It has been just six months since Kevin Rollins took over the reigns at the helm of PC giant Dell last year after founder Michael Dell stepped aside as CEO.
ZDNet UK sister site silicon.com caught up with Rollins on a visit to Dell's sprawling headquarters just outside Austin, in Red Rock, Texas, last week where a breezy, youthful-looking Rollins, sporting a casual open-necked shirt and a pair of modern black-rimmed 'new media' glasses, fielded questions for an hour in a plush wood-panelled executive meeting room.
Not much is known about Rollins and it is only now that he is starting to step out of the shadow of Michael Dell and into the limelight. Rollins says he is comfortable being the public face of Dell but claims he has no ego or need for fame. When asked if he wants to become part of the tech billionaire group occupied by the likes of Bill Gates and Dell, he says: "That's a unique group. I don't even aspire to that."
So what makes Rollins tick? Outside of Dell he is a classically trained violinist who plays in public several times a year. He races motocross motorbikes and likes to take himself off skiing. He's also a keen fan of history books who has taken a recent interest in the 'founding fathers' of the US, and likes to read about political leadership in times of crisis -- not a comparison that can be drawn at Dell, which continues to consistently outperform the rest of the market and beat analyst expectations.
We asked Rollins about his views on everything from Dell's next move to the Chinese market, Apple, the iPod and the Republican Party.
Q: Your current target is to double the size of the company from $30bn to $60bn, but is there a limit on the size of Dell? How big do you see Dell becoming -- do you have a vision of a $100bn company?
A: We have not launched publicly what is the next step. What I can tell you is I have not found the end. We own 18 per cent of just the PC business. Now that's only about 60 per cent of our business today. But if you look at that business alone at 18 per cent is it conceivable to double the size of that business? Yes, 36 per cent market share is not irrational. That would take us this year from $50bn to $100bn. Now will we do it? I don't know. It's very hard to do but it's not irrational.
What would stop you achieving that? Where are the weaknesses?
The weakness in the company is if we fail to execute. What we learned several years ago was that one of our weaknesses would be if we didn't develop enough people with the knowhow to run our company, it would come to the point where we would just stop. There would not be enough talent that's educated, developed and ready to take on the next leadership challenge and it would cap our growth. Now we've put programmes in place not to have that happen but that could be a weakness.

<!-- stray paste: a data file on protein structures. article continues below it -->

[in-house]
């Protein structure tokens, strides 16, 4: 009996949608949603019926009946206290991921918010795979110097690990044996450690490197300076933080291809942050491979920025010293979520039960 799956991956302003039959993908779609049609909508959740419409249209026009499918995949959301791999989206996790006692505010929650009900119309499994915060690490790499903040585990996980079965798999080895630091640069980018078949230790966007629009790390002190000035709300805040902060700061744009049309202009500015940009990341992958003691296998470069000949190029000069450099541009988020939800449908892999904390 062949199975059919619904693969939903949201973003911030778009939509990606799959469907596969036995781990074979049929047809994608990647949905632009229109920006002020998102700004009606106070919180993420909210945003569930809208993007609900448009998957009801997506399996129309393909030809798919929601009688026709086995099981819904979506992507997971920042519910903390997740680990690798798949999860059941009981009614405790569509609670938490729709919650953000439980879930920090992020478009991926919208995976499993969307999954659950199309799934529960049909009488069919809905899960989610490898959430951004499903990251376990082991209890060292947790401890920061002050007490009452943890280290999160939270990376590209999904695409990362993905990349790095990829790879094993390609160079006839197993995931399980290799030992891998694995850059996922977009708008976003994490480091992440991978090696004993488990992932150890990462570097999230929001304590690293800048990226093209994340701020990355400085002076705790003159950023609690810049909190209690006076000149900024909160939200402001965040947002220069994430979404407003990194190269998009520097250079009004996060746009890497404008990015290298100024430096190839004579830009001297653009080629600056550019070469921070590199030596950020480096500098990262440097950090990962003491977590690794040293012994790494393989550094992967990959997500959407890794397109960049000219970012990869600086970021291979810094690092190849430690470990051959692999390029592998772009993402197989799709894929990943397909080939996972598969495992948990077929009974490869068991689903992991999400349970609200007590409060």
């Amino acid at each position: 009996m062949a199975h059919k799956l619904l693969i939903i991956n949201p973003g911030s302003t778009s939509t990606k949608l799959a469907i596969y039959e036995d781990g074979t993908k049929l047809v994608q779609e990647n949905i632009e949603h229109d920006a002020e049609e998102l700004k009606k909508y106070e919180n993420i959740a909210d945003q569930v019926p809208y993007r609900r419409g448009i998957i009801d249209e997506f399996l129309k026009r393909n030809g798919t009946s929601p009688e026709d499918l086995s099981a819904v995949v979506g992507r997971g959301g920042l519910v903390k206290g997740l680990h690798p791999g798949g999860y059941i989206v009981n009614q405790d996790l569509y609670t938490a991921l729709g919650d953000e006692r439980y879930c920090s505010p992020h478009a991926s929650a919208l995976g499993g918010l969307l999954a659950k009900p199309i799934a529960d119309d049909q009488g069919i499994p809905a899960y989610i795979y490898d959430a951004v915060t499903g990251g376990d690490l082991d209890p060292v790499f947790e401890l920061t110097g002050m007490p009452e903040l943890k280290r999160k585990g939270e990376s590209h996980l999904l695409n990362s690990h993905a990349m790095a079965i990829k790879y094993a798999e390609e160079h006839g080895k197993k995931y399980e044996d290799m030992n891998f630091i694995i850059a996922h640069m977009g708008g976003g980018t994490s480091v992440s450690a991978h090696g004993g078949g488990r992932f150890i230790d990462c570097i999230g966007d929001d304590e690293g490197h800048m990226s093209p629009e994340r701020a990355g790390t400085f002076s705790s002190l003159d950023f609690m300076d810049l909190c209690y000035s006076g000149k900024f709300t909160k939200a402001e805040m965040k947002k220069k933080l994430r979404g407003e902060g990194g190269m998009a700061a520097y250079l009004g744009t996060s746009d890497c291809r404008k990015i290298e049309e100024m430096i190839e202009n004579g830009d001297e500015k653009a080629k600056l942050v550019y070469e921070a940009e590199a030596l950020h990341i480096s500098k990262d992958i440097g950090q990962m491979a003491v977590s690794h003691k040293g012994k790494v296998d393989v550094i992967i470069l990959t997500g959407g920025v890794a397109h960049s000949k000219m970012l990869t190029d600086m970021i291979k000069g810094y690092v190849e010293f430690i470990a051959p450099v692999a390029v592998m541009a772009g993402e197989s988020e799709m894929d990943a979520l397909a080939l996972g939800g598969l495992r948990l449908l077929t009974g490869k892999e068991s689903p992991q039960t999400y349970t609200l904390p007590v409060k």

After the IBM-Lenovo deal, how much room do you think there is for further consolidation in the PC market?
I think the economics of our competitors -- the fact that no-one else is making any money -- is going to drive the consolidation. IBM reported in the last three years that they lost $1.1bn in their PC business. That's the reason they got out. I don't know who [else] will get out but I do believe we will see continued consolidation. You cannot have companies where many of the largest ones lose money indefinitely without someone finally waving the white flag, and IBM is the most recent example of that.
Do you think the HP-Compaq merger has been a success and if not, why not?
Well, you would have to say: 'What are the criteria to determine the success of any merger?' It would have to be that the companies are stronger financially, that they took market share and they are on a very steady footing in terms of their performance. I think you have to ask yourself the question of whether those criteria occurred in the case of the HP-Compaq merger. I think they've done a nice job of trying to integrate the companies but they are in a very, very tough industry and at just about the time they got the thing integrated and took all the cost out they were right back in the situation where they don't make very much money.
Would you consider growth by acquisition as a strategy for Dell? Will you be a consolidator?
I think not, and the reason is our organic growth has been very good -- somewhere between 17 and 20 per cent each quarter. And our size: the company this year is going to be close to $50bn so if that's the case, and you can continue to grow that fast, I would rather put my energies to solving customer problems and growing our business than worrying about integrating and laying people off.